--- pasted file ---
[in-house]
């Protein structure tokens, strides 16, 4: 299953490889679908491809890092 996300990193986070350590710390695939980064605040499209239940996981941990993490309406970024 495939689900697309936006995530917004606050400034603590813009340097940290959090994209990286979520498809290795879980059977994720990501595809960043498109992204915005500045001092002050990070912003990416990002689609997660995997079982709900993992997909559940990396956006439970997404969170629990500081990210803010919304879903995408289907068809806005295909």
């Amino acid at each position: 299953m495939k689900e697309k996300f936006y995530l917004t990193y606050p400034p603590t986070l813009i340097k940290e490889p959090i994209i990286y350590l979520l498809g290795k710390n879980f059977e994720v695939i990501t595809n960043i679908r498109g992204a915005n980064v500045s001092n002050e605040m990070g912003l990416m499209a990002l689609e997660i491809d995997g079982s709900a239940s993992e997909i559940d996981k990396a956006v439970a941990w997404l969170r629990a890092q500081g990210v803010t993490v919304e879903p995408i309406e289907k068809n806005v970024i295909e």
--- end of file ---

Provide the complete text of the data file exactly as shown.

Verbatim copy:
[in-house]
């Protein structure tokens, strides 16, 4: 299953490889679908491809890092 996300990193986070350590710390695939980064605040499209239940996981941990993490309406970024 495939689900697309936006995530917004606050400034603590813009340097940290959090994209990286979520498809290795879980059977994720990501595809960043498109992204915005500045001092002050990070912003990416990002689609997660995997079982709900993992997909559940990396956006439970997404969170629990500081990210803010919304879903995408289907068809806005295909």
């Amino acid at each position: 299953m495939k689900e697309k996300f936006y995530l917004t990193y606050p400034p603590t986070l813009i340097k940290e490889p959090i994209i990286y350590l979520l498809g290795k710390n879980f059977e994720v695939i990501t595809n960043i679908r498109g992204a915005n980064v500045s001092n002050e605040m990070g912003l990416m499209a990002l689609e997660i491809d995997g079982s709900a239940s993992e997909i559940d996981k990396a956006v439970a941990w997404l969170r629990a890092q500081g990210v803010t993490v919304e879903p995408i309406e289907k068809n806005v970024i295909e």